China promotes free trade amid US trade war

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China free trade

Xi Jinping paints China as a champion of globalization before the meeting with Trump at the next G20 meeting in Argentina.

Xi Jinping, during a meeting in Shanghai, promised to improve access to the Chinese market and lower tariffs on imports.

“Protectionism and unilateralism are rising. Multilateralism and the free trade system are under attack … China will not close its doors to the world, but will become ever more open”. Xi Jinping told on Monday at the beginning of a trade fair in Shanghai.

The event is aimed at bolstering access to China for foreign firms.

The speech precedes the meeting scheduled for the end of the month of the G20.

Xi said that China entered a new round of high-level consultations with the White House, but did not make any concession to meet American demands.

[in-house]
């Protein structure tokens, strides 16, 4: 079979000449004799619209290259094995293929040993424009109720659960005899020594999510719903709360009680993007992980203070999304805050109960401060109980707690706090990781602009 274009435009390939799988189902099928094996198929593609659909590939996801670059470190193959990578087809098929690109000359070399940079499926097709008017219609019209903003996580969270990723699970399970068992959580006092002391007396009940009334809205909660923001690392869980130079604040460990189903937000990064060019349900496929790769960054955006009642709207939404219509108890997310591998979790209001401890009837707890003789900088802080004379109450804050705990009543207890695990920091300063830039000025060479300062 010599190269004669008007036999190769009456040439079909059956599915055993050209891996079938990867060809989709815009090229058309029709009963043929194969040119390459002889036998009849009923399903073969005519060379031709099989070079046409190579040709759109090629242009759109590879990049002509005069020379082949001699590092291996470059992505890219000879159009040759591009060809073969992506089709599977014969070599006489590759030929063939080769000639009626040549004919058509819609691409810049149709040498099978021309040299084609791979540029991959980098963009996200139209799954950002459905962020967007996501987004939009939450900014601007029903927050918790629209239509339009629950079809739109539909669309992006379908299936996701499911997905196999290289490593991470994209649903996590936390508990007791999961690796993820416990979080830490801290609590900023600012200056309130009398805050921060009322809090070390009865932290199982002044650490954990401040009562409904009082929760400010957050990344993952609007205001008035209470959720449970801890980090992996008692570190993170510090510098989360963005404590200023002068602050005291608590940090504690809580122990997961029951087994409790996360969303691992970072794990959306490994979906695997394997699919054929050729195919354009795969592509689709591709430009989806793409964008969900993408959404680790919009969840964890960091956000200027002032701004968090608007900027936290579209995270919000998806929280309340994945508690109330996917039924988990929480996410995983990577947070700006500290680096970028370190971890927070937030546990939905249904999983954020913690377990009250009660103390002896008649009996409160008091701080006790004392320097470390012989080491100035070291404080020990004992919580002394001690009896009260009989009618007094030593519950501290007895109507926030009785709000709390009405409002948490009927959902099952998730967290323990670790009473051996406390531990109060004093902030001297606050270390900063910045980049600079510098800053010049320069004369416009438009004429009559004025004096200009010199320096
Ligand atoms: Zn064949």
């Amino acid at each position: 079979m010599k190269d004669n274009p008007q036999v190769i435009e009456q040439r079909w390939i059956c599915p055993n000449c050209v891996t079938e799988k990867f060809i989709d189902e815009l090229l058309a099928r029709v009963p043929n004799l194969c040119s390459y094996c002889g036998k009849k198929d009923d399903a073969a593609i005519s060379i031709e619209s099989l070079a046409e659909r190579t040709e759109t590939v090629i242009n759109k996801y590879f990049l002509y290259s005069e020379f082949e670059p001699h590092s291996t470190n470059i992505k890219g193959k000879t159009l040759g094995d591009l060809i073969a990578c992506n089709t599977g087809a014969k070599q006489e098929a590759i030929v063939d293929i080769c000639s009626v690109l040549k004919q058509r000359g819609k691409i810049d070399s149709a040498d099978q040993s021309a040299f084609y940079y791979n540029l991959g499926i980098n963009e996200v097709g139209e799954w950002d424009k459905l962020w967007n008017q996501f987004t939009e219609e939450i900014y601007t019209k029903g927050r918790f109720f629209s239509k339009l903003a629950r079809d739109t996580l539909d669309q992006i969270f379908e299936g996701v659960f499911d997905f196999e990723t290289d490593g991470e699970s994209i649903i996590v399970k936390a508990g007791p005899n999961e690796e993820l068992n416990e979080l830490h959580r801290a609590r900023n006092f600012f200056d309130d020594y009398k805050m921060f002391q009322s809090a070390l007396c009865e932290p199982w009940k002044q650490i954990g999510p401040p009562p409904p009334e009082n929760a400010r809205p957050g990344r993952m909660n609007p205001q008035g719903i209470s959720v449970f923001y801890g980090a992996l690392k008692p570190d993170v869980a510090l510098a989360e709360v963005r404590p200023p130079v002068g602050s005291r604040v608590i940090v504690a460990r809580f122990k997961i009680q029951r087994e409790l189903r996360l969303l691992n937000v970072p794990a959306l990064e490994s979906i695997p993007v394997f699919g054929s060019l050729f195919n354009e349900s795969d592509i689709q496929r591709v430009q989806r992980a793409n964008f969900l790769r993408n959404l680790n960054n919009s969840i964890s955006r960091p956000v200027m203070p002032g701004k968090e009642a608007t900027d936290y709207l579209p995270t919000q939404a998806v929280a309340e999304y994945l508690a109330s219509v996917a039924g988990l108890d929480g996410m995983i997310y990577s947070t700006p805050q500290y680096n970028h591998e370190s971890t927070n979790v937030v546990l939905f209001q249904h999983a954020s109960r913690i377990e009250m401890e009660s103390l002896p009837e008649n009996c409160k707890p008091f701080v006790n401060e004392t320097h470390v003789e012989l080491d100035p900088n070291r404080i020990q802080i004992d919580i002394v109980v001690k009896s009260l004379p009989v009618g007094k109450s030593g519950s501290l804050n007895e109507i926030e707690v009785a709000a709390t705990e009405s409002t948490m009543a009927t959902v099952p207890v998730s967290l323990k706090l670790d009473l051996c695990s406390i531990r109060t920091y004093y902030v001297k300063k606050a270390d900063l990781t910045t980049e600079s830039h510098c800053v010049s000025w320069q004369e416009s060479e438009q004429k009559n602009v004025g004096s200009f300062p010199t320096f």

The Chinese leader has reiterated his promise to strengthen the laws protecting intellectual property, as well as opening up in the educational sector of the country, in the cultural and telecommunications sectors.

Some analysts are skeptical, like Roland Rajah, director of the international economics program at the Lowy Institute in Sydney.

The United States has repeatedly accused China of using unfair practices, including intellectual property theft, and has imposed tariffs worth about $ 250 billion on Chinese goods. China responded by raising the tariffs on American products for about 110 billion dollars.

Nations “should not just point fingers at others to gloss over their own problems”.

“With the rise of globalization, the practices of the law of the jungle and the winner who takes everything are over,” he said. “The Chinese economy is a sea, not a pond, storms can make a pond disappear, not a sea.”

Xi then promised an accelerated commercial negotiation with the European Union, Japan and Korea, adding that a new stock exchange dedicated to the hi-tech sector will soon be introduced in Shanghai.

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Xi’s speech, however, has not reassured the Asian stock exchanges, which continued to lose after a terrible October. Hong Kong’s Hang Seng lost 2.1%, while Shanghai Composite lost 1%.

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